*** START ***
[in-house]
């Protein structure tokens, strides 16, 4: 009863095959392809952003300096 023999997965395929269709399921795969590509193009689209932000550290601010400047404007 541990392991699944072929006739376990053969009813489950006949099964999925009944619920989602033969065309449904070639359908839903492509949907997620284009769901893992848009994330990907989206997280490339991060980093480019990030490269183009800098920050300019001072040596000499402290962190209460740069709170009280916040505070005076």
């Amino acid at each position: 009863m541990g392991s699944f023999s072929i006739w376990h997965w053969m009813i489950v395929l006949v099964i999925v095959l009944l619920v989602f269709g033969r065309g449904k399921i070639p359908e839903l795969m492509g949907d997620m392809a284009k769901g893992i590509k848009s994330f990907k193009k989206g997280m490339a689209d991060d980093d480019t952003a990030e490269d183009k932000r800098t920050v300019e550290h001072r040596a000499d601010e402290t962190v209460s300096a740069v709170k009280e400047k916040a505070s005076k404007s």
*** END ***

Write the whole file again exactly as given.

[in-house]
């Protein structure tokens, strides 16, 4: 009863095959392809952003300096 023999997965395929269709399921795969590509193009689209932000550290601010400047404007 541990392991699944072929006739376990053969009813489950006949099964999925009944619920989602033969065309449904070639359908839903492509949907997620284009769901893992848009994330990907989206997280490339991060980093480019990030490269183009800098920050300019001072040596000499402290962190209460740069709170009280916040505070005076």
């Amino acid at each position: 009863m541990g392991s699944f023999s072929i006739w376990h997965w053969m009813i489950v395929l006949v099964i999925v095959l009944l619920v989602f269709g033969r065309g449904k399921i070639p359908e839903l795969m492509g949907d997620m392809a284009k769901g893992i590509k848009s994330f990907k193009k989206g997280m490339a689209d991060d980093d480019t952003a990030e490269d183009k932000r800098t920050v300019e550290h001072r040596a000499d601010e402290t962190v209460s300096a740069v709170k009280e400047k916040a505070s005076k404007s």